Searching for life, Rochester transplant patient relies on his 'team' for support
For those like Ken Hanson who are searching for an organ donor, it is essential to have a caring group of advocates who spread the word and provide encouragement.
Mary Schwalbe is always on the lookout for empty cork boards.
Discovering one, she’ll bolt back to her car, and grab a flyer: “Be a hero. Donate a kidney!” it reads, text wrapped around a picture of smiling Ken Hanson, a Rochester resident.
She’s just one member of Hanson’s team of close friends who have rallied behind the 61-year-old as he undergoes the emotionally and physically taxing process of searching for an organ donor.
Others on the team have planted large signs in their yards advertising Hanson’s need. Many wear buttons doing the same. Some have attempted to donate their own kidney. Most, including Schwalbe, have been halted during their evaluation due to some disqualifying factor.
These support systems are critical for people awaiting transplants as they battle psychological barriers, physical exhaustion and, for patients like Hanson who are on dialysis three times a week, constraints on their time.
"You need that support along the way to continue to give you hope and perseverance. Because if you don't have anyone, this is even more isolating and lonely," said Angela Samuelsen, a Mayo Clinic social worker who works with patients receiving kidney or pancreas transplants.
A quiet battle
Without seeing the sign on his car, the pin on his shirt or knowing the spots of blood on his sleeve are from dialysis, it’d be hard for an outsider to recognize that Hanson is battling for his life.
He can visit with his friends, go to family functions and frequent St. James Coffee — his favorite spot to connect with supporters — but these activities leave him exhausted.
"At the church I go to there's breakfast served right after the 7 a.m. mass. And it's kind of disappointing because my best friends are there, and sometimes I can't even get through sitting and having brunch with them," Hanson said.
The kidney decline has come slowly over decades, with a dramatic dip over the last three years. Hanson credits his kidney failure to taking the prescribed medication lithium, a mood-stabilizing drug used to manage his bipolar disorder.
"It is a common complication of lithium and it's one of the reasons why other drugs are often used or substituted," said Dr. Joseph Vassalotti, the chief medical officer for the National Kidney Foundation.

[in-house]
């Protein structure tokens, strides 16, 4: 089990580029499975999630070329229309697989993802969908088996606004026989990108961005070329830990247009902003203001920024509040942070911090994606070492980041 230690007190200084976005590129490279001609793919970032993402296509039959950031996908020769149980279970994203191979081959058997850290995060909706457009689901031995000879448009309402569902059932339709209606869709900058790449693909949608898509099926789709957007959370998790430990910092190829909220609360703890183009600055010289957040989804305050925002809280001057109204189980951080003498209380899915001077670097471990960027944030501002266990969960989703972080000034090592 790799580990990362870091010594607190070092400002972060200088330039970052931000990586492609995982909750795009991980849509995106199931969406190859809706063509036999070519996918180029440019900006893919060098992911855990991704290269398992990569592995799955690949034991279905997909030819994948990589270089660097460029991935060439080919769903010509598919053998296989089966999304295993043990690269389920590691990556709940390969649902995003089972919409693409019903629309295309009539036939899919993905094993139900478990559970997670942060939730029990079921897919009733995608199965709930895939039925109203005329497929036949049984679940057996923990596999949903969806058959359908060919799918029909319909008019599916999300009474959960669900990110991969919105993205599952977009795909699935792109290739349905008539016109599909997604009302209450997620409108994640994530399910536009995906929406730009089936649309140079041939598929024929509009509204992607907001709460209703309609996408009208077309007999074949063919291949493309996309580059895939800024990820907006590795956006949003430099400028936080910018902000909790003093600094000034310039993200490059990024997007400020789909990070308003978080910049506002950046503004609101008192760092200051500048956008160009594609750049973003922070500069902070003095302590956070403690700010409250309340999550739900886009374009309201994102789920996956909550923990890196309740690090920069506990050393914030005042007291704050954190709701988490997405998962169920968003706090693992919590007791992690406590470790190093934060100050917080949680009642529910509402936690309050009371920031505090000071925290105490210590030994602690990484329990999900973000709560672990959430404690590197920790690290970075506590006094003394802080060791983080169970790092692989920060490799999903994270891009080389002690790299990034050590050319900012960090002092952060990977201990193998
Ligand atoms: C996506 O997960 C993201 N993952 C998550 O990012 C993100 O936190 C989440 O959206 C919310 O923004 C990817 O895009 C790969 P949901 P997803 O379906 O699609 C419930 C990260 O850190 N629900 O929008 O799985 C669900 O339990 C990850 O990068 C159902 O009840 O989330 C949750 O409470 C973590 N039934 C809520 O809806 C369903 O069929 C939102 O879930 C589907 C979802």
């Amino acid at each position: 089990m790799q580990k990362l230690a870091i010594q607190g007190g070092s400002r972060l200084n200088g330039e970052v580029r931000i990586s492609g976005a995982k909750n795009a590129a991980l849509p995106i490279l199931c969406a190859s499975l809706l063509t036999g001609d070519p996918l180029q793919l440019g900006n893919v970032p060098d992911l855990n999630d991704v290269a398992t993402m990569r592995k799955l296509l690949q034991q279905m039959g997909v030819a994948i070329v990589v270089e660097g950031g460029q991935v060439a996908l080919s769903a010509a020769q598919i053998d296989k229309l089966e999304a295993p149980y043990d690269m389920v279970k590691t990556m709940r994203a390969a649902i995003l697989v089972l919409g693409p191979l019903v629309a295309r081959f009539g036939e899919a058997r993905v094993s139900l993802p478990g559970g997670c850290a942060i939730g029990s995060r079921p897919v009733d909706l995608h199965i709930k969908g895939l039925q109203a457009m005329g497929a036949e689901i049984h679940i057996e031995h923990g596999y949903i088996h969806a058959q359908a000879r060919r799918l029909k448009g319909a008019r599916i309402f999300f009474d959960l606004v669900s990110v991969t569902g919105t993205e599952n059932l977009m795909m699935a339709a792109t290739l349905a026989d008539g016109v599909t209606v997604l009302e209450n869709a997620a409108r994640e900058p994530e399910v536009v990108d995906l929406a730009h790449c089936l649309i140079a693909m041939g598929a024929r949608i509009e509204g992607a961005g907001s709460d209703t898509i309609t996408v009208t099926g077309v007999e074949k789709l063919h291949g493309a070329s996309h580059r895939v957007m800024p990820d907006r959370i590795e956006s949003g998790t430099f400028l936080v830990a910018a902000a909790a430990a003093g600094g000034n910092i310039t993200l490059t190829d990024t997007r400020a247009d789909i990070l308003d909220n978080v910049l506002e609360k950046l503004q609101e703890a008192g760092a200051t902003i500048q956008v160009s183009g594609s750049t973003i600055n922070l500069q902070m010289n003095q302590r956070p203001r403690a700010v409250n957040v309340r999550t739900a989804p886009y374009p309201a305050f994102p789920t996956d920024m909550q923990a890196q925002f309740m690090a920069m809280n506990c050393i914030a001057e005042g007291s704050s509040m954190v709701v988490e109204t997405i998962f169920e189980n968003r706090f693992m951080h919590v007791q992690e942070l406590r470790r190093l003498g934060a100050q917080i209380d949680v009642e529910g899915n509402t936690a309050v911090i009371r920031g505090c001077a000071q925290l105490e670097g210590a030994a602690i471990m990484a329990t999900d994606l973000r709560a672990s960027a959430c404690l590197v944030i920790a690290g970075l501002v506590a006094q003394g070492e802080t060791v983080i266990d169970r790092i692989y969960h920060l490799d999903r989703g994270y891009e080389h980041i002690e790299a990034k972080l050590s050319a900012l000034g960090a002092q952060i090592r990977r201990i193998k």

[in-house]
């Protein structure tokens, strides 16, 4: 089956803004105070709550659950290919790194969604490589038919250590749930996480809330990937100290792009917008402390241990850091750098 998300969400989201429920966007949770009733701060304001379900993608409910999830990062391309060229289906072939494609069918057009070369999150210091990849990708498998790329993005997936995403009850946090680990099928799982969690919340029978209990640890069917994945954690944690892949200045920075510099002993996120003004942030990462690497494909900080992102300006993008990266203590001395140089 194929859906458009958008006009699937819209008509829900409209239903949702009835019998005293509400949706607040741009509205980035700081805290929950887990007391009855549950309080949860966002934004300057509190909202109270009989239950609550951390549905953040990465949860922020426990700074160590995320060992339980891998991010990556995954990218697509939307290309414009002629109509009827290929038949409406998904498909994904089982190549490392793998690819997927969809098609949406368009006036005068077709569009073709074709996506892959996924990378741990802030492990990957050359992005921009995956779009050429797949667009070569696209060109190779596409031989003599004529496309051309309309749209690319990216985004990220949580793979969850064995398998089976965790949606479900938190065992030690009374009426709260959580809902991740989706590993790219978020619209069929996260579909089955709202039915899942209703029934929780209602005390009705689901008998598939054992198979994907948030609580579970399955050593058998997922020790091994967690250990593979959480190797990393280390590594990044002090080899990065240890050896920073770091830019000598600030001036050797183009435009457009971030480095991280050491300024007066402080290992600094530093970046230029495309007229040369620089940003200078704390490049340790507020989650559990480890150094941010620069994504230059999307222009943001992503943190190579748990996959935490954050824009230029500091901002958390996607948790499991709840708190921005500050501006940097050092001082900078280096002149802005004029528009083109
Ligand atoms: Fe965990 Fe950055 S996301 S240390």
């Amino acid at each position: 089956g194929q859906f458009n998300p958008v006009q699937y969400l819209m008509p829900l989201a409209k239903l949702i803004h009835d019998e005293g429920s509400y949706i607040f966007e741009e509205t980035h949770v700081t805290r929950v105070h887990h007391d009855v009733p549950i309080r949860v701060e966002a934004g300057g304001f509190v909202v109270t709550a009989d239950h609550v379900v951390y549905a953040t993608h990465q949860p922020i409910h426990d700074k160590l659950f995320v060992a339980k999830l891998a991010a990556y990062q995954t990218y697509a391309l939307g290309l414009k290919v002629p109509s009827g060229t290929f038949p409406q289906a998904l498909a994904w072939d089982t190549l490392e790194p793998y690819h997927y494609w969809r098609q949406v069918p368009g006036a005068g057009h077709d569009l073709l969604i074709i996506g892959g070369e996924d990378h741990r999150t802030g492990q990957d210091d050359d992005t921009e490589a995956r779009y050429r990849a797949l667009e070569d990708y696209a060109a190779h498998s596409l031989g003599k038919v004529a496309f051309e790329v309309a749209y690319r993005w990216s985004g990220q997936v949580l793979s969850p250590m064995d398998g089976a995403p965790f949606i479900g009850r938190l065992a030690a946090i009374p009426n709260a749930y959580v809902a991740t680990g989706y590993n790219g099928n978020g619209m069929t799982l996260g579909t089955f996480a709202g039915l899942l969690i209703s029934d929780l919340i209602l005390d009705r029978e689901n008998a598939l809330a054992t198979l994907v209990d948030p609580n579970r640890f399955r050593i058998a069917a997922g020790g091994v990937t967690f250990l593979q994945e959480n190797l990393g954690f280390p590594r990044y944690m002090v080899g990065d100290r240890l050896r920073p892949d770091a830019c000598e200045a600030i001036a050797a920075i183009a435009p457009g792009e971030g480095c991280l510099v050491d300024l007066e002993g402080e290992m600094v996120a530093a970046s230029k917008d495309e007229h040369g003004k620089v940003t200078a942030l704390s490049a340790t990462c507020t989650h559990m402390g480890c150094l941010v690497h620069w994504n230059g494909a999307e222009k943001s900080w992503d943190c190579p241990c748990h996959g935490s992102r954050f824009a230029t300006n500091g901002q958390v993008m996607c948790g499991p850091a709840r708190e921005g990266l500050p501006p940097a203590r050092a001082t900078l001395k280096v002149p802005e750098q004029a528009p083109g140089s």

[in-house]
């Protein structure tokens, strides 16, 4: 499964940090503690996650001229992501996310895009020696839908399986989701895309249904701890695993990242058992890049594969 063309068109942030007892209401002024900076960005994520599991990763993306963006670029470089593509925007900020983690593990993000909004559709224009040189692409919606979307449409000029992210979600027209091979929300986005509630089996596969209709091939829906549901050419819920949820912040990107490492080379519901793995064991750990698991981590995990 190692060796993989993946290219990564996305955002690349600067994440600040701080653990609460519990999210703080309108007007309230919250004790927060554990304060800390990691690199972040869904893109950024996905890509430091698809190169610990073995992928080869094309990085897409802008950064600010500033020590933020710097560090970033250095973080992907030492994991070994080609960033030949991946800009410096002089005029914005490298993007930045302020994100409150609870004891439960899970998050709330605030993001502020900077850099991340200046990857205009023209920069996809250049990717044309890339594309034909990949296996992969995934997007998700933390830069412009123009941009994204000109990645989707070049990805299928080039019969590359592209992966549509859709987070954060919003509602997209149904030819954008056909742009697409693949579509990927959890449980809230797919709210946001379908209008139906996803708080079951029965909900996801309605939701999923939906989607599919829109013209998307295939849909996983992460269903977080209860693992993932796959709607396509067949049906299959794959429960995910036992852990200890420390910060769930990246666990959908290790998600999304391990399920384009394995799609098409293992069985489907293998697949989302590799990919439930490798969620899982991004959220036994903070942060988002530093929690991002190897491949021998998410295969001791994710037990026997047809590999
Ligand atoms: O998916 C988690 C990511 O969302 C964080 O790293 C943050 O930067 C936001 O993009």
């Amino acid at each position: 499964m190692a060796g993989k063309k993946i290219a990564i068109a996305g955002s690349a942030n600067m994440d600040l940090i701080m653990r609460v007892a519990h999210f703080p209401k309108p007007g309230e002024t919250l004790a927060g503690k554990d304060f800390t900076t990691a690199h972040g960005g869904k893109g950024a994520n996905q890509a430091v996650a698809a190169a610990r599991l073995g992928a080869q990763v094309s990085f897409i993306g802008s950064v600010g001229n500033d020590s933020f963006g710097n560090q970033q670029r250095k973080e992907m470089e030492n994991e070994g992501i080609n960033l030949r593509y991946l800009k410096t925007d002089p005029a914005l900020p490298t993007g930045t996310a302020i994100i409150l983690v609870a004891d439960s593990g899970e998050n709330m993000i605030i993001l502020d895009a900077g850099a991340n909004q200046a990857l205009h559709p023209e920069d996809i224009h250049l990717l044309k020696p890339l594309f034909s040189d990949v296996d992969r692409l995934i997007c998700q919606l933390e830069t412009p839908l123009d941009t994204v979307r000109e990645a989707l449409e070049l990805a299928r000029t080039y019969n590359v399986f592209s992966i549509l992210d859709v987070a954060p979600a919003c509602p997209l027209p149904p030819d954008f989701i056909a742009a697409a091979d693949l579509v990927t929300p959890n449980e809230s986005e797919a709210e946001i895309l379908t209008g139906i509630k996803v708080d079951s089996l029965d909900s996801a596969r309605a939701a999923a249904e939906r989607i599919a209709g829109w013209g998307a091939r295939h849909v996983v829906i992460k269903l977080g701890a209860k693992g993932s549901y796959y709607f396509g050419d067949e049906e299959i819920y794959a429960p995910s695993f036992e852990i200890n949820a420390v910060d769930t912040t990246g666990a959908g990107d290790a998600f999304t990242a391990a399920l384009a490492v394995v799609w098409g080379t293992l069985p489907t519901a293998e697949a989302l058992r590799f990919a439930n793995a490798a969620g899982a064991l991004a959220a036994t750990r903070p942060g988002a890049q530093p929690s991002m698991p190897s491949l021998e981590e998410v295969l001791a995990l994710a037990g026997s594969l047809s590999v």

Transplant or dialysis weren’t ever serious considerations for Hanson until 2018, when his kidney function crept toward dangerous levels. He finally registered to join Mayo Clinic's kidney transplant waiting list.
“At the time it was kind of overwhelming,” Hanson said, adding that his slide to 20% function “came as a shock,” after years of relative stability.
Three years later, he’s still waiting for a match.
According to the Scientific Registry for Transplant Recipients, of the 848 patients on the Mayo Clinic waiting list for a kidney, 16% have been waiting three to five years.
Nationwide, 90,000 people await a kidney donor.
After he landed on Mayo’s waiting list, he went through what he calls his “denial period,” where he considered if he could continue to live his life without a transplant or dialysis. He focused on his diet and sought out homeopathic treatments, seeing minor boosts in his health. But it wasn’t enough.
The crippling headaches crept in. The lethargy was overwhelming. Dialysis was the only option to improve his quality of life in the absence of a donor.
The trials of searching
Hanson’s search for an organ donor has been filled with struggles, making the team around him even more important.
He originally opted for peritoneal dialysis, a more flexible option in that it doesn’t require the patient to go to a dedicated dialysis center, but does require him or her to be hooked up to a machine for much of each night. With this form of dialysis, a solution is filtered in the peritoneal cavity of the abdomen through a catheter, and filters waste products from the blood.
However, after the initial procedure to install his catheter, he sustained a series of severe infections, and he had to shift to hemodialysis.